The credit risk weightings mean that instead of reserving the standard 8 percent of capital in respect of a debt, the bank can cut that by the weighting applied to the asset class. Effectively, the reduction in credit risk weighting operates as a powerful subsidy to the borrowers and equally powerful incentive to over-leveraging the lenders. So the 2008 crisis started with bad mortgage debt, spread to bad bank debt, carried over into bad agency debt, and now encompasses bad sovereign debt. Each of these categories was given preferential capital weighting under the Basel Accords, and now all are open sores on the financial system and the stability of excessively indebted governments. Not only did the Basel weightings encourage poor risk assessment, they directly contributed to the inadequate capitalization of banks for the risks they assumed.
So, the idea of increasing capital reserves sounds good in theory, and to a certain extent in practice, but it only goes so far. It’s a good thing to have the banks have a lot more equity capital, so they’re not just gambling with other people’s money. The problem is that high-quality assets are only high quality until they aren’t. A system in which banks or bank-like institutions are tightly coupled with one another, and in which those institutions have too much debt relative to equity, is prone to meltdowns that can spill into the real economy and cause massive damage. Whether these liabilities are in the form of derivatives and off-balance-sheet assets or overvalued tulips pledged as collateral, too much debt without loss-absorbing equity to match it is simply too dangerous to exist.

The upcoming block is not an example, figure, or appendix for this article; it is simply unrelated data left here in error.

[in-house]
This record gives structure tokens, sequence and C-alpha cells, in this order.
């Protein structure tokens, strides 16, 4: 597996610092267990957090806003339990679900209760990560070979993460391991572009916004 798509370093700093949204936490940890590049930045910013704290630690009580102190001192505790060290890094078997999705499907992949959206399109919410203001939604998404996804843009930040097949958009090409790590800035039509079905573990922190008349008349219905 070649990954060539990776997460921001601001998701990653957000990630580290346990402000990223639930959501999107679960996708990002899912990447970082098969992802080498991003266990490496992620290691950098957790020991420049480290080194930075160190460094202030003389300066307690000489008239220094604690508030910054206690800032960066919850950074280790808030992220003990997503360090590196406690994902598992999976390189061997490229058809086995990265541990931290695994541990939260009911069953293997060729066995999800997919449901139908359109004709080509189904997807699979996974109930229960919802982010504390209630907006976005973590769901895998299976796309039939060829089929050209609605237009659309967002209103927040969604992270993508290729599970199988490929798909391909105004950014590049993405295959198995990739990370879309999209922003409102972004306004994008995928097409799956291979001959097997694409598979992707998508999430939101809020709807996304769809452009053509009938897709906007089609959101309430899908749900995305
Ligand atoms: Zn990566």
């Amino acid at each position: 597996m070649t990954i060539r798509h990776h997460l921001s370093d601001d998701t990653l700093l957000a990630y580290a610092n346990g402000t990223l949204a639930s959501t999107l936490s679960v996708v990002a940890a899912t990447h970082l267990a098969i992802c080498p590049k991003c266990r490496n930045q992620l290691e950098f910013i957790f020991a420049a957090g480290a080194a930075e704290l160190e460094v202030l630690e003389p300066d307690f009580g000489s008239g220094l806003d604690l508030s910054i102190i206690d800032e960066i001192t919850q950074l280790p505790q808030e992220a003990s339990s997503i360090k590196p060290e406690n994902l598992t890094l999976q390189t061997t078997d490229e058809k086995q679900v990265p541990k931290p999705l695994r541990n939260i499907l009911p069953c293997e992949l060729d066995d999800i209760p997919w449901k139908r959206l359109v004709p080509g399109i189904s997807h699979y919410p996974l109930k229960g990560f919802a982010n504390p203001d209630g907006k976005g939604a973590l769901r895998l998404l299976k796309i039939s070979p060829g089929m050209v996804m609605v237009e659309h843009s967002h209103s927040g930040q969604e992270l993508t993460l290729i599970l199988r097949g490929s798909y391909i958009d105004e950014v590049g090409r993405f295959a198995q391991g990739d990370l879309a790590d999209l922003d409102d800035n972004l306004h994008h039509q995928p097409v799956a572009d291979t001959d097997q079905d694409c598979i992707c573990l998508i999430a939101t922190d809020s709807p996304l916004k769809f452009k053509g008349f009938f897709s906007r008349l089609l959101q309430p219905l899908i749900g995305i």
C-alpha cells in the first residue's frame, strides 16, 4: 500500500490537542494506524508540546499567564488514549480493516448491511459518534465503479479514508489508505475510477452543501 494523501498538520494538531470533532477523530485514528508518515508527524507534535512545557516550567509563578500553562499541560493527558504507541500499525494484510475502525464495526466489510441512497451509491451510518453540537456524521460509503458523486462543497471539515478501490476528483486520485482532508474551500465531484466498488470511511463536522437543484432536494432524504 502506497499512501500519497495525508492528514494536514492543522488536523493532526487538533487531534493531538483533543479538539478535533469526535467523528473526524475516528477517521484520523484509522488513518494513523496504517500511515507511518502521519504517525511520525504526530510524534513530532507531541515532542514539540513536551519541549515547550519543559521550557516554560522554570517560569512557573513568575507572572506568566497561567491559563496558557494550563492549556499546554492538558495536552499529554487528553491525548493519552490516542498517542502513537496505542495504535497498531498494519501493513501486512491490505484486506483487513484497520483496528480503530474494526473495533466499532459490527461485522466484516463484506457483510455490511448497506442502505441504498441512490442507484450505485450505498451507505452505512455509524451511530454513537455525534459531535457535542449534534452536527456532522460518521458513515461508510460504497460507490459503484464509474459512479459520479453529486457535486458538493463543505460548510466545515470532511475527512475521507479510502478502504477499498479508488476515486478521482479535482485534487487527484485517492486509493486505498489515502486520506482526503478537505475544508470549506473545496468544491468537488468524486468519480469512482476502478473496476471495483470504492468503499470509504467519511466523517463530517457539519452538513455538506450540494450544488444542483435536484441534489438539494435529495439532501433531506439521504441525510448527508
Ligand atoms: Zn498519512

It is difficult to measure the exact cost to society of our undercapitalized large banks blowing up during the most recent financial crisis, but it was certainly enormous. The nonprofit advocacy and research group Better Markets pegged the cost at roughly $12 trillion, whereas the U.S. Government Accountability Office put it at $22 trillion. Regardless of which figure one uses, it is obvious that the United States is a much poorer society because there was too much leverage backed by over-valued collateral in our financial system. The proposed rule strikes at this problem.
In a crisis the market cares about the leverage ratio, not risk-adjusted capital. Risk weights are prone to manipulation by internal bank models. In 2008 there was a steady downward trend in risk weights and upward trend in leverage leading into the crisis, and less-capitalized banks manipulated risk weights after their internal models were approved by regulators. The use of a leverage ratio in the United States by regulators meant that American banks were, relatively speaking, better capitalized than their European counterparts.